DSC_0269Days later we took off to find Hidden Canyon. And it was hidden well. A one mile trail twisted up a 1000 foot cliff. At times the trail was no wider than 24 inches. A chain bolted into the side of the cliff served as a hand rail. Tripping could result in a several hundred foot fall. Stefani and I gripped the back of our youngest children’s shirts in an effort to catch them if they were to slip. This futile act seemed to diminish our anxiety. Risky? Yes – with the reward of breath taking beauty.

Retreat! Sometimes this is for self-preservation. While driving into camp through the endless desert of Navajo Country, a storm built in the western horizon. We hadn’t seen rain in weeks. We could only imagine how refreshing a desert storm would be. It would clean the dust off our tents and filter the air – bring coolness after scorching days. This was no night to sit around the fire. After dinner, we moved into our tents waiting for the storm to hit. And it hit hard. But there wasn’t rain. It was dust. Wind was ripping through our tents bring with it gobs dirt – layering our sleeping bags like unwelcome snow. Our head lamps revealed the dust swirling in the air that choked our lungs. To say we were miserable is an understatement. The weather forecast predicted the storm to last 7 hours. In seven minutes, camp was torn down, and we were back on the road. Retreating to where nature would perhaps be less harsh.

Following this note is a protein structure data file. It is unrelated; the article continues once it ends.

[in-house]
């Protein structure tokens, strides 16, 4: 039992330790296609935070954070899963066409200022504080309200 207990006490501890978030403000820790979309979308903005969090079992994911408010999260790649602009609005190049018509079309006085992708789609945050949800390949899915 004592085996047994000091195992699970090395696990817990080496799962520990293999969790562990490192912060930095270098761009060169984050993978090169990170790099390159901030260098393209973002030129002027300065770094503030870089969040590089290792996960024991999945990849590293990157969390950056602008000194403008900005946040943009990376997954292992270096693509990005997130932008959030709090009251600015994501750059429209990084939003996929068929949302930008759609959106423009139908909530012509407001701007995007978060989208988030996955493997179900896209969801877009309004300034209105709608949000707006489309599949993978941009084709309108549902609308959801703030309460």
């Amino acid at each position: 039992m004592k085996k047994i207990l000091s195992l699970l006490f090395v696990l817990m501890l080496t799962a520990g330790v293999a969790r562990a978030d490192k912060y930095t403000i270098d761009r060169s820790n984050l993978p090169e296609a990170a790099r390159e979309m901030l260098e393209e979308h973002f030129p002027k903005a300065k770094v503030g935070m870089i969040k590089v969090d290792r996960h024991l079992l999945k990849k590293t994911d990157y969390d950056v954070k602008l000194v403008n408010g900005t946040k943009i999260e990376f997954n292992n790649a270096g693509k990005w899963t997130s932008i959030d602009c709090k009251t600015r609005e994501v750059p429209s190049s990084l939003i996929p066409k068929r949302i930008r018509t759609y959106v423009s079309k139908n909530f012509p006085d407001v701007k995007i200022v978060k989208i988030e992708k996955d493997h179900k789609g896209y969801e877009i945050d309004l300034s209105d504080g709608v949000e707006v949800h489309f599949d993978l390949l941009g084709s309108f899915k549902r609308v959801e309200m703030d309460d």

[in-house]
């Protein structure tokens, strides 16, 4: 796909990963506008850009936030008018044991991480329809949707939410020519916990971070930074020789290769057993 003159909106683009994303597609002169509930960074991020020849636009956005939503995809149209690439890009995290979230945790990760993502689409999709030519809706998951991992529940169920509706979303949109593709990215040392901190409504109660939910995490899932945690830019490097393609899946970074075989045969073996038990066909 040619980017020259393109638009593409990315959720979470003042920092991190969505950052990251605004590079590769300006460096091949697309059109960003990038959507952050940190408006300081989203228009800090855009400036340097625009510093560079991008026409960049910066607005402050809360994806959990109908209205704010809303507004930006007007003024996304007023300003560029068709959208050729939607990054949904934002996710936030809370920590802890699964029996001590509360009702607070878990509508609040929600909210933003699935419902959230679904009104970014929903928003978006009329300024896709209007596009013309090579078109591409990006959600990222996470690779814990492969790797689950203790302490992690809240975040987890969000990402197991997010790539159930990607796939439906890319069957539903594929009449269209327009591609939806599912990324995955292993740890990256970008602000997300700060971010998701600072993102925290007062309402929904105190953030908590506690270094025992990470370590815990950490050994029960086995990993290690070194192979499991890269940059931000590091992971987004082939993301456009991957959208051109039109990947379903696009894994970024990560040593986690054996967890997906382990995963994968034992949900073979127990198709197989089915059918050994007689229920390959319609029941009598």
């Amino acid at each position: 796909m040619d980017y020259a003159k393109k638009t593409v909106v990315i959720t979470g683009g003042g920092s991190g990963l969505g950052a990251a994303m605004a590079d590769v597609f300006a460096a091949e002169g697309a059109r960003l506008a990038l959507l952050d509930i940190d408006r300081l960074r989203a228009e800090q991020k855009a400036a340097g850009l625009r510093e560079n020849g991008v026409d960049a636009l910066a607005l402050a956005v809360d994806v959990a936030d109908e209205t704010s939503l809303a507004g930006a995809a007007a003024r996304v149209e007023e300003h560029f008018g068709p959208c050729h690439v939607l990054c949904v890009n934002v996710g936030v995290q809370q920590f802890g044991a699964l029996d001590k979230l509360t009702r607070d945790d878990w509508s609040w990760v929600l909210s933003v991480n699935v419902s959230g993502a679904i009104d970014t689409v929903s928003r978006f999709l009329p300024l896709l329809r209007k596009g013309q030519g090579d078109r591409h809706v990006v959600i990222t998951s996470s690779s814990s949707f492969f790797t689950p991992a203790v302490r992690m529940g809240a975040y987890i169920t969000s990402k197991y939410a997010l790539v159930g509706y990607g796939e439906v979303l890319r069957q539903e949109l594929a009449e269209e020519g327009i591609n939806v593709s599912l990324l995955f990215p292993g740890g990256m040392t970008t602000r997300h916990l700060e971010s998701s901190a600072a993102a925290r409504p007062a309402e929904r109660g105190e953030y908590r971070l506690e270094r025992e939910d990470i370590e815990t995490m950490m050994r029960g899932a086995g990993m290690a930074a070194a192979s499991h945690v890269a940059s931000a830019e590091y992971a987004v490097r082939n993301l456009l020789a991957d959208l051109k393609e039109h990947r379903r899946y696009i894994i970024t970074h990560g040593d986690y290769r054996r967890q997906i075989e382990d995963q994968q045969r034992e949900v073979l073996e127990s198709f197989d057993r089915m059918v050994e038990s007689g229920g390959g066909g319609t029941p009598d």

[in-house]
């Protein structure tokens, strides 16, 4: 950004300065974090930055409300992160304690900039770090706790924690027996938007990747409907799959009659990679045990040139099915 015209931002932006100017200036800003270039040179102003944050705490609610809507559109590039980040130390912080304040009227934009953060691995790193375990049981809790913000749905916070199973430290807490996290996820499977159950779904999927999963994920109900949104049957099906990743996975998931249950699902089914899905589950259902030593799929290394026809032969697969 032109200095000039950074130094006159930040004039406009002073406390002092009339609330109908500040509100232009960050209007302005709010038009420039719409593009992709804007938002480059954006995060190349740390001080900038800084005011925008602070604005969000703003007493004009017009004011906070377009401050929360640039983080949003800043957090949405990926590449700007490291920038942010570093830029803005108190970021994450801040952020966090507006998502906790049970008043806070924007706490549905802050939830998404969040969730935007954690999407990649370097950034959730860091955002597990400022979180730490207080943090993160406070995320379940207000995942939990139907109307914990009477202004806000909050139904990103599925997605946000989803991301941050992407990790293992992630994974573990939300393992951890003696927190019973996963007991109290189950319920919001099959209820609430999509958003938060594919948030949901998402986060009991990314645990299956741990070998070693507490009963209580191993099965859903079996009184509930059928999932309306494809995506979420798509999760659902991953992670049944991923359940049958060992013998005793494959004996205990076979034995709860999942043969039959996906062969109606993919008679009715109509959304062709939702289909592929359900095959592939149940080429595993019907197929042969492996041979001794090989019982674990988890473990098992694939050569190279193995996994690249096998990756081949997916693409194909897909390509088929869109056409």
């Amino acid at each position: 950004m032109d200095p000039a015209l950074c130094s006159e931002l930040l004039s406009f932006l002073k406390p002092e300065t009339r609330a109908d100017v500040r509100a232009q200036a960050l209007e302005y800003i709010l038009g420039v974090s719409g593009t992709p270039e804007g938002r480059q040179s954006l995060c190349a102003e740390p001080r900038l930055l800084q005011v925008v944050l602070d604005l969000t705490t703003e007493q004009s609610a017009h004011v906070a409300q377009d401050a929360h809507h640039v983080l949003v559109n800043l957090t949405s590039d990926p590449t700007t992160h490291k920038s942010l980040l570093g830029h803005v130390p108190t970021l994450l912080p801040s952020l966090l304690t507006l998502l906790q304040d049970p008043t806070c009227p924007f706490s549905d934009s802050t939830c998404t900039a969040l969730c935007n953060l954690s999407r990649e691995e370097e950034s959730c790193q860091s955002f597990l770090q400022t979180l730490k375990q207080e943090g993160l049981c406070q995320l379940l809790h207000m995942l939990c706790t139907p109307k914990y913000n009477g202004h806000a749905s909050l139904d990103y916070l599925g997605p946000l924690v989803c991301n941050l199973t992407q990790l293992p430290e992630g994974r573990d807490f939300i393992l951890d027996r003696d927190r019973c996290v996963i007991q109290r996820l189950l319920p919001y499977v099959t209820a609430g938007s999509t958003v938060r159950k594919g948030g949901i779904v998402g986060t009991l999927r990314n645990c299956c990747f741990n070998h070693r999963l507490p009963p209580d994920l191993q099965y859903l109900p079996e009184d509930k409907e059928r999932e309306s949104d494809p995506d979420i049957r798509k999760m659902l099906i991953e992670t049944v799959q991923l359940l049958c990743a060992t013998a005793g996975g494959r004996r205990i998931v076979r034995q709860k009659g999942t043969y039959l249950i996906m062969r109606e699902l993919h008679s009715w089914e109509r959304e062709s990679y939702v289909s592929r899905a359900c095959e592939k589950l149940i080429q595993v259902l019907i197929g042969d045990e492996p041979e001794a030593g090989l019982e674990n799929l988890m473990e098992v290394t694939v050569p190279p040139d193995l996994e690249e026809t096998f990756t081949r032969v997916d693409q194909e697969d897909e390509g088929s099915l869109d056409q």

DSC_0649“I look forward to going home, but not returning to normal.” There was nothing normal about this trip. These are only a few of the stories we created. After pondering the depth of this statement, I responded to Karena, “I look forward to going home too, but we don’t have to return to normal. We have the ability to choose a new normal.” Sitting down with our children, Stefani and I invited them to define the “new normal”. Our children didn’t hesitate. First – spend more time as a family. Second – spend more time with friends. Third –play more. Our son added a fourth for himself – do more school. He is our genius.

I am amazed at the simplicity of the “new normal” – relationships, recreation, and learning. And Jesus says, “Unless you become like children, you will not inherit the Kingdom of God.” A lesson from God, taught by children, found in the simplicity of life. In our pursuit of a discipleship adventure for our Children, God taught us.

And now, we are redefining our lives to create a “new normal”.



One Mean Machine

ron with keiths bike